The liquidation of Jõhvi was finished by 5 November 1960.  

Jõhvi Developement After the Loss of Town Status

In the 1960s was constructed Jõhvi microdistrict, which took a shape of a typical housing estate such as Mustamäe destrict in Tallinn. At the beginning of the 1970s, a number of 5-storied blocks of flats were built along Narva Road. In 1975, one very historically and achitectrally important building, Jõhvi post station,  was barbarously demolished. Jõhvi department store was constructed at this place a year later.
In 1978 was opened Jõhvi Culture Center. In 1969, the number of Jõhvi residents was 14.000.
After the re-constitution of Kohtla-Järve district (nowadays Ida-Virumaa district) in 1964, Jõhvi becomes the administrative center. At the same time, the administrative apparatus of Kohtla-Järve was located in Jõhvi, which moved to Kohtja-Järve in 1977, when the construction works of the new administarative building were finished. In the same year, Jõhvi borough was liquidated and Jõhvi-Ahtme borough was formed.
The reestablishment of the city right arose in the agenda in 1989 and it was accelerated by the decision to conduct the administrative reform of  ESSR Council on 24 July 1989. The same year in the autumn was gathered more than 1000 signatures  in support for the request of the town status reestablishment and the arguments took place in several initiative groups regarding the different ways of reestablishing. By the decision of  the formed working group, Kohtla-Järve Town Council accepted the decision  not to separate Jõhvi from Kohtla-Järve Council composition, but to limit it with forming a group of delegates. The Town Council opposition suggested giving Jõhvi the first stage of the municipality right but still being in Kohtla-Järve composition. On 4 April 1991 Jõhvi Town Municipal Reestablishing Body, which started to work out Jõhvi development plan and its priciples which correspond with the administrative reform. The formed Body was generally a political preassure group of Kohtla-Järve Town Council, which supported Soviet Centralism.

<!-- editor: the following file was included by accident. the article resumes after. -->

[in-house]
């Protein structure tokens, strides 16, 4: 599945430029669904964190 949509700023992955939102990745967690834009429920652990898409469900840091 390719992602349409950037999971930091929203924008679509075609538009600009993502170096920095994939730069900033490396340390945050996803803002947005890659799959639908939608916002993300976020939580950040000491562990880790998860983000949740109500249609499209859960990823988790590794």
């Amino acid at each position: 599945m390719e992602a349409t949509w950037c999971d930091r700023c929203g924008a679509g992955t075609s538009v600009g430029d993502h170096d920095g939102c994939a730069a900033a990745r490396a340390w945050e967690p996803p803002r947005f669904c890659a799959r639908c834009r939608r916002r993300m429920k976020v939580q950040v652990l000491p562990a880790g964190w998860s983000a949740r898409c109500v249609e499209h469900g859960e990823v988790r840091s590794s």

On 23 August 1991 The Supreme Soviet of Estonian Republic abolished the decree of 14 October concerning Jõhvi Town. It meant  that Jõhvi was reestablished as an administrative unit at the first stage in the Ida-Viru District Body. On 12 September 1991 The Supreme Soviet Presisdium determined the precise procedure of the election. On 26 September was appointed  the Vice-Chairman position of Jõhvi Assembly Executive Commitee. Ida-Viru County Council confirmed to this position Aavo Keerme. 
The first elections of Jõhvi Town Council took place on 2 February 1992,  and where the reestablished body of Jõhvi Local Government got 10 places out of 18. At the first meeting of reestablished Jõhvi Council was elected its Chairman and at the same time the Chairman of the Executive Commitee A. Keerme. On 17 June 1992 The Supreme Soviet Presidium of Estonian Republic authorized a self-governing status of Jõhvi.
In 1992 (July), Jõhvi was reestablished as a member of the Union of Estonian Cities.